Meet the O-Week directors for 2017

12 December 2016

This year, we are having a massive noodle market on the Thursday featuring a lot of the international clubs and societies. It's about trying to encourage different demographics of students, especially the international clubs and societies.

With just weeks to go before the end of the year, preparations are already in full swing ahead of 2017 O-Week, which will be held from 13 - 17 February.

We sat down for a quick chat with the team of three directors - ANU students Jeevan Haikerwal (B Arts and B Philosophy and Economics); ANUSA social officer Cameron Allan (Law (honours) and International Security Studies) and Elisa Lu (B Arts Law (honours)) - to find out what new and continuing students can expect from the 2017 festivities.

Cameron: O-Week is essentially students' introduction to the culture of ANUSA and the way that we deliver our O-Week program sets the tone for what students can expect for the rest of the year. So I suppose between the three of us, we have a very specific vision for O-Week and the things we want to focus on. Our vibe we decided on was to be really creative and vibrant. We want people to be able to stumble across events on campus. We want things to be constantly happening so people feel they are part of a special community.

What can students expect? Have you got anything new that might not have been featured in previous O-Weeks?

Cameron: essentially we are doubling the number of events that have typically happened. We think that O-Week has always been really fun but we still think there's more we can do to have events that cater for everyone. So rather than running one event per time slot that tries to capture every person, we want to run more specific events that cater to more specific groups.

This year, we are having a massive noodle market on the Thursday featuring a lot of the international clubs and societies. It's about trying to encourage different demographics of students, especially the international clubs and societies. Running those food stalls will be predominately national and international students. We want it to help form a type of integration between the two groups.

Elisa is also organising a massive carnival day on the Thursday which will feature jumping castles, sumo wrestling suits, a mechanical bull and other things like bubble soccer and inflatable archery.

Something else we are running is called Coffee Roulette and what that involves is you sign up through the ANUSA website and you then get given a location and a discount code and you then rock up to a coffee shop and there will be three other students there who you've never met. You get a free or discounted coffee and then the objective is you sit down and chat over coffee. It's a bit of an Australian thing to do, and also very much a Canberra thing to do. So we're trying to run more events like this which give people chances to make friendships.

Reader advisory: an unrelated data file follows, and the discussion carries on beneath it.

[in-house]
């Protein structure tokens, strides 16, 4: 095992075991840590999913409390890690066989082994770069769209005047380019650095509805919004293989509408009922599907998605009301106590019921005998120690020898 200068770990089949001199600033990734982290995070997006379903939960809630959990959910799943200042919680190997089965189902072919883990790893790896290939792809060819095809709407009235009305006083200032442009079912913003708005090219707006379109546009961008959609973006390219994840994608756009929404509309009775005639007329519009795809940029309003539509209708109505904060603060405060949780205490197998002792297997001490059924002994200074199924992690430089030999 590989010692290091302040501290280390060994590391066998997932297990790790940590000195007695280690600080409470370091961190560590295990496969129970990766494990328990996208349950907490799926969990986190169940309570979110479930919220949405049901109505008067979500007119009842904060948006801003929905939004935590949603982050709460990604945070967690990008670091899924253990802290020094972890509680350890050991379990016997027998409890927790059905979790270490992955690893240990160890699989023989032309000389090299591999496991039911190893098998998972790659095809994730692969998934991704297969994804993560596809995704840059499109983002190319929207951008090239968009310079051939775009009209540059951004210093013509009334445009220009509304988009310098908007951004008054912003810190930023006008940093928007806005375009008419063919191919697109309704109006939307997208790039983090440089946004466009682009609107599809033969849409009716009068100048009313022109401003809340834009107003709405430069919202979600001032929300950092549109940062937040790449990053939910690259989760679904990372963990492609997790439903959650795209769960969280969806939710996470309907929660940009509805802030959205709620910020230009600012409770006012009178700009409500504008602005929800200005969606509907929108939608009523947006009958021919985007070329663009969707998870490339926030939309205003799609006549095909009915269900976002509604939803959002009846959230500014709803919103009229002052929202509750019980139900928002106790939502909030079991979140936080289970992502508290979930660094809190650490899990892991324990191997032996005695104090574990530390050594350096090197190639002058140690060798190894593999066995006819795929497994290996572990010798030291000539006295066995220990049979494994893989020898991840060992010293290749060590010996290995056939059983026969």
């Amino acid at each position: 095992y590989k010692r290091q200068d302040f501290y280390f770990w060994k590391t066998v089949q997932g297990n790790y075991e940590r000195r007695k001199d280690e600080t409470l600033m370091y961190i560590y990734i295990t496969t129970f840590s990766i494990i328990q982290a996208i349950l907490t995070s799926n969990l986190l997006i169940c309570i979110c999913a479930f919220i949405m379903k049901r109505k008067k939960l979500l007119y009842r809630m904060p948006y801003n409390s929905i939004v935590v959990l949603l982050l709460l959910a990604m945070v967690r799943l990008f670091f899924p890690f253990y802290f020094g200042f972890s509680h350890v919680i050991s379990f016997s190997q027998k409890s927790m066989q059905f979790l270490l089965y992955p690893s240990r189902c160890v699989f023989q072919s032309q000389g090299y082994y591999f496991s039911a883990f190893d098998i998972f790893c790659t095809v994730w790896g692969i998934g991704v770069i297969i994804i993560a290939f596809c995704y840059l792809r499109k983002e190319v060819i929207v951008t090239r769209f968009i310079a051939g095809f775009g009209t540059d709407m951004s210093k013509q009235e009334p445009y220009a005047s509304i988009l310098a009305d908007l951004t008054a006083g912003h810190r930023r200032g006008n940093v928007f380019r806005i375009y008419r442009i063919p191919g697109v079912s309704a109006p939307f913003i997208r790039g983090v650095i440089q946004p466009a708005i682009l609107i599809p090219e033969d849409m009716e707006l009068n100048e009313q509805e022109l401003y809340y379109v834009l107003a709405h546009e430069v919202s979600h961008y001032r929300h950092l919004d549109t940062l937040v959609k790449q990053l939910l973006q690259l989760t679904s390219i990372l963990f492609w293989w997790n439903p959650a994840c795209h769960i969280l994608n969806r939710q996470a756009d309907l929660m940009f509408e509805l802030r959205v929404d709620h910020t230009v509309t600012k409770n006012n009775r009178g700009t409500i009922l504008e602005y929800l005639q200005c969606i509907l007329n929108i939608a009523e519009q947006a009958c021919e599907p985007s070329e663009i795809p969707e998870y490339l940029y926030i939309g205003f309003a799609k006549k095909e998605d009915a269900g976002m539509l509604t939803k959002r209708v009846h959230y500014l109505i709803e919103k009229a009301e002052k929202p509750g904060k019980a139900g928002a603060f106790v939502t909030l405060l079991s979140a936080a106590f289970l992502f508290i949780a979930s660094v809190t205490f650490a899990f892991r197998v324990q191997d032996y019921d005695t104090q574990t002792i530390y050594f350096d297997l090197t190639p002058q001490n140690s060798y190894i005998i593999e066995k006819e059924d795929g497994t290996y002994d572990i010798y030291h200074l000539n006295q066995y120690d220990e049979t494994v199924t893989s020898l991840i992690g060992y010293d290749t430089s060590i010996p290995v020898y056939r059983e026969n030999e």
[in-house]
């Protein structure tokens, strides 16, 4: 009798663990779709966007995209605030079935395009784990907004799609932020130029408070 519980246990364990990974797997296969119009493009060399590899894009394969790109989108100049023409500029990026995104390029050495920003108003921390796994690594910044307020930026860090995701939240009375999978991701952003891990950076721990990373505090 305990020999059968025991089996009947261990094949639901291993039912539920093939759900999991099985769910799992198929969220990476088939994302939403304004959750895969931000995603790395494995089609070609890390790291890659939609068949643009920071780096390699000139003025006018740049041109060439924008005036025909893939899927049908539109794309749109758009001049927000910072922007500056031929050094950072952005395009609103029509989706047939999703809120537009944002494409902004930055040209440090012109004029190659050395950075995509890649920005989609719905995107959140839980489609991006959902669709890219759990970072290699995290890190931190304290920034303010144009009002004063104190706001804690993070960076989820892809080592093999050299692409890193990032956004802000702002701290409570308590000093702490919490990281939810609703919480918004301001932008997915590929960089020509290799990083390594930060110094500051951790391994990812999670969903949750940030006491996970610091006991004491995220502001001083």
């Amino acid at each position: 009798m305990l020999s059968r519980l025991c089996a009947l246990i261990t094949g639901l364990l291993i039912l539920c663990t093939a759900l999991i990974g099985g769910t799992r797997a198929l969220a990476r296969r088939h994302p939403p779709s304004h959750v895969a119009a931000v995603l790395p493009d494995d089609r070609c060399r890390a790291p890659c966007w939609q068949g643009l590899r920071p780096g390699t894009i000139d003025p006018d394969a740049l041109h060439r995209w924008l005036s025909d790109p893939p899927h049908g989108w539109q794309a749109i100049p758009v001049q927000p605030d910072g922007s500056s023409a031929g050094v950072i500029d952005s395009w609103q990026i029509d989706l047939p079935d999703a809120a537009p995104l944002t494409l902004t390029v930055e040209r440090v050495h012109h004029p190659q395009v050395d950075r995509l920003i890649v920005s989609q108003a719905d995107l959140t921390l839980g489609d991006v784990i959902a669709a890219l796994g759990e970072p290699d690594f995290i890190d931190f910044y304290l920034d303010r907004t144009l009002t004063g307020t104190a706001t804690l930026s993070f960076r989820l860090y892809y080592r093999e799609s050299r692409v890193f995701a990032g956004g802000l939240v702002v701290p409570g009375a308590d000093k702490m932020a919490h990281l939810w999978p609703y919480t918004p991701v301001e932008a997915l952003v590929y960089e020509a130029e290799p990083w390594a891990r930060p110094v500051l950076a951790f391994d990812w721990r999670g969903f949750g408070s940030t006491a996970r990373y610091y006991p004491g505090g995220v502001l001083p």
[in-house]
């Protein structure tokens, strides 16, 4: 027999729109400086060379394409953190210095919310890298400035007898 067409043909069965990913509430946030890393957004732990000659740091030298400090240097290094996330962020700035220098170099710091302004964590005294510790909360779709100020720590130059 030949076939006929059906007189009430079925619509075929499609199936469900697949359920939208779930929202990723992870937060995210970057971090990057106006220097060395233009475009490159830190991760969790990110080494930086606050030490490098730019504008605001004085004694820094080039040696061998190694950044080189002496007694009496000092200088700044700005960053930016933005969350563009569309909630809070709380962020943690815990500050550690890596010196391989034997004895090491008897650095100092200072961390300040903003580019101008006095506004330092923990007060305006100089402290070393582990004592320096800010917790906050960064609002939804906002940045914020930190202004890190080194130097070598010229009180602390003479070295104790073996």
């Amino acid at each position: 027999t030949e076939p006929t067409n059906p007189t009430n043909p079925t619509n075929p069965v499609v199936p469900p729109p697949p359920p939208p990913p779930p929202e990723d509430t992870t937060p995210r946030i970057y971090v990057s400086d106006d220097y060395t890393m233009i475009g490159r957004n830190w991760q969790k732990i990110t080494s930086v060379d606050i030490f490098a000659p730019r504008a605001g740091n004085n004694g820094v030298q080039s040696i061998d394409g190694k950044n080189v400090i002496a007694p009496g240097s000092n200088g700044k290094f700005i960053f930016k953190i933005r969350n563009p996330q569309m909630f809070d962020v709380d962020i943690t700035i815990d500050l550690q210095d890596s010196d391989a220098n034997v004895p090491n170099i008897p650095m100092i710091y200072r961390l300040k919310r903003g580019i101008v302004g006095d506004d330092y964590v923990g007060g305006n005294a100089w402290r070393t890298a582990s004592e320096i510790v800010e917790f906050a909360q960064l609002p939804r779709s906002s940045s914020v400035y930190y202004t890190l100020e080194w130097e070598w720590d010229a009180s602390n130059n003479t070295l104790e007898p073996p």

What are some of the things students MUST do this year?

Cameron: We're going to have an app this year. Facebook can be a bit overwhelming when it comes to information, so we're having an app and you can create your own schedule of O-Week. It's the first time we're doing that. So number one, sign up to the app and two, come to Union Court ready for a full day of activities.

Why should people come to O-Week?

Jeevan: You've got everything from musical live performances through to sporting matches, show matches, you've got opportunities yourself to get involved, in scavenger hunts running around the campus and finding everything, to partying on the Friday night in front of international acts. So it's a huge breadth of things going on and an opportunity to see what you can expect from university as a whole.

Elisa: It's a whole different experience you don't get anywhere else. Going to uni is a completely different experience. As a new person it's kind of daunting meeting new people and one of the things in O-Week is to facilitate a nice safe environment. So if you get to meet new people, you can do it through various activities like scavenger hunts, the market days, night noodle markets, festival days.

Jeevan: the most important thing is it's in a really safe environment where we have people around who are there to make the week good. It's not just a party for the sake of a party, it's a party for the sake of the people. Events that are run with people in mind so they are comfortable with experiencing new things in this part of their life.

What are you looking forward to with O-Week?

Jeevan: I'm really keen to see all the new students coming in and experiencing the various activities we've put together but really on shaping their own journey.

This O-Week's called dreamland. and it evokes feelings of nostalgia or when you've just entered into a new realm, and I think that's what we're trying to create. We're going to be having painted street pianos, people can choose their own adventure throughout the week, using the app to plot out where they're going from each different place.

It's a really exciting time and the way to keep on top of it is to know what you want to get out of it.


For more information on O-Week, check out the ANU or the ANUSA websites or email the ANUSA O-Week Directors.